IMF Completes Sixth Review Under the Extended Arrangement with Ireland and Approves €1.4 Billion DisbursementPress Release No. 12/222
June 13, 2012
The Executive Board of the International Monetary Fund (IMF) today completed the sixth review of Ireland’s performance under an economic program supported by a three-year, SDR 19.47 billion (about €23.5 billion; or about US$29.5 billion) arrangement under the Extended Fund Facility (EFF), or the equivalent of about 1,548 percent of Ireland’s IMF quota. The completion of the review enables the immediate disbursement of an amount equivalent to SDR 1.191 billion (about €1.4 billion; or about US$1.8 billion), bringing total disbursements under the EFF to SDR 15.027 billion (about €18.2 billion; or about US$22.8 billion).
The arrangement for Ireland, which was approved on December 16, 2010 (see Press Release No. 10/496) is a part of a financing package amounting to €85 billion (about US$106.5 billion) also supported by Ireland’s European partners through the European Financial Stabilization Mechanism and European Financial Stability Facility, and bilateral loans from the United Kingdom, Sweden and Denmark, and Ireland’s own contributions.
Ireland’s policy implementation has continued to be steadfast and ownership of the program remains strong despite the considerable challenges the country is facing. However, as financial tensions in the euro area have resurfaced, Irish sovereign bond spreads have risen in recent months to exceed the level at the outset of the EU-IMF program. Slowing growth in trading partners is expected to dampen Ireland’s export-led recovery, with real GDP projected to expand by ½ percent in 2012, down from 0.7 percent in 2011. At the same time, Ireland’s progress in strengthening the financial system is reflected in the stability of overall level of deposits in the banking system.
After achieving the substantial fiscal consolidation targeted for 2011 with a margin, budget outturns for the first five months of 2012 again were in line with expectations. At the end of May, the cumulative primary deficit was 1.3 percentage points of GDP narrower than in the same period last year, and just below the authorities’ profile for the year. Income tax, VAT and corporation tax continued to over perform, and some 40 percent of the full-year tax revenue target has now been collected. The expenditure overrun seen in earlier months has also moderated, to less than 0.1 percent of GDP.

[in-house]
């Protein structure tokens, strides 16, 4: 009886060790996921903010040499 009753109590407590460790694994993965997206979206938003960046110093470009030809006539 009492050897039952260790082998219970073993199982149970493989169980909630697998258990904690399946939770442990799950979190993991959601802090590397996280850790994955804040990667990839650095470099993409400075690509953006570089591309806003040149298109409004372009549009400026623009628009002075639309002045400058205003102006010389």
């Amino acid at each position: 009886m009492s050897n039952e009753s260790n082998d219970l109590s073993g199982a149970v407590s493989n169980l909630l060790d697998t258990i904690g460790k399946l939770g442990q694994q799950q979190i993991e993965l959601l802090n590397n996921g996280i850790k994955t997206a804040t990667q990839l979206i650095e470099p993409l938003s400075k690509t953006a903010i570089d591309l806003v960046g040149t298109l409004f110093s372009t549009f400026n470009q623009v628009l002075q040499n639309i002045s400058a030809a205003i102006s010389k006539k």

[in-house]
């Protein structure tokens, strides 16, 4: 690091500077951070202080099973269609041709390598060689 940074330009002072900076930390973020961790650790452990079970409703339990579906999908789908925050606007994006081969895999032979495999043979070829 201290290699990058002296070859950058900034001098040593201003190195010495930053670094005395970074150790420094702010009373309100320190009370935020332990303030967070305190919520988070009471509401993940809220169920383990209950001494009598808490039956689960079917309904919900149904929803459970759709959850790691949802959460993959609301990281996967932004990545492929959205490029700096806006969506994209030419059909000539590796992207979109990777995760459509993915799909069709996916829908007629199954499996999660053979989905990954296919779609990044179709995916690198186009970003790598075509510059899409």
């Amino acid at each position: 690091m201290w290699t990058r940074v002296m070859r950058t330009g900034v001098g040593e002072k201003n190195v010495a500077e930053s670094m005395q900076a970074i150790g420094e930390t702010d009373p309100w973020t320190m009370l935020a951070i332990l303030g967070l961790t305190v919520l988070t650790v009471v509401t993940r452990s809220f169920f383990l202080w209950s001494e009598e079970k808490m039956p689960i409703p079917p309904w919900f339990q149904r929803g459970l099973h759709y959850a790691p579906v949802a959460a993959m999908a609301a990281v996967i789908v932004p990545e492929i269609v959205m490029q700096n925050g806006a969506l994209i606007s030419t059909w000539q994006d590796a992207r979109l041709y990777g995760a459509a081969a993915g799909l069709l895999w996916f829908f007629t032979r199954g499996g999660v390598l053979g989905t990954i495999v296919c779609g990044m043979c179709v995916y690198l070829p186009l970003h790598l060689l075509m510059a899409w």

Financial sector and structural reforms are advancing as envisaged. The authorities remain committed to achieving the 2012 fiscal targets and are developing a package of specific measures to further underpin the 2013–15 consolidation. In the financial sector, the authorities are deepening reform efforts to improve the quality of bank assets and facilitate resolution of household debt distress, and are developing a framework to strengthen the credit union sector. Importantly, the authorities are reviewing and adapting their strategy for growth and job creation in view of the challenging external environment.
Following the Executive Board’s discussion, Mr. David Lipton, First Deputy Managing Director and Acting Chair, said:
“Approaching the half-way mark of its EU/IMF-supported program, Ireland has once more met all program targets. This attests to the Irish authorities’ steadfast policy implementation in the face of headwinds from renewed financial stress in the euro area, which has led to a significant rise in Ireland’s bond spreads.
“The budget remained on track through the first five months of the year for the annual deficit target of 8.6 percent of GDP, and the authorities’ commitment to keep spending within the budget envelope and maintain sound public finances is welcome. If real GDP growth expected for 2012 were to weaken notably, accommodating a potential revenue shortfall would help protect the fragile recovery. The authorities are working to specify by Budget 2013 the measures to underpin the 2013 15 fiscal consolidation, which is important to help Ireland regain market access, as is the further implementation of the authorities’ fiscal institutional reform plans.
“Bolstering growth and job creation is central to the success of the program. Enhanced resources are needed for engaging actively with jobseekers, and care should be taken to avoid unemployment traps in the social payments structure. Reinvesting a portion of state asset disposals will support job creation, but stronger competition enforcement is needed to harness the full growth benefits of these divestments.
“Financial sector reforms must lay the basis for banks to make sound loans in support of the recovery, including by improving their capacity to manage distressed assets. Early preparation of the new personal insolvency framework is needed to address household debt distress while protecting debt service discipline. Restructuring of PTSB will need to be carefully implemented to ensure it is put on a sound footing, including through timely separation of certain legacy and nonperforming assets.
“Ireland’s sustained and forceful fiscal consolidation and policy reforms would be most effective in regaining market access and promoting recovery as part of broader European efforts to stabilize financial markets and strengthen growth in the euro area.”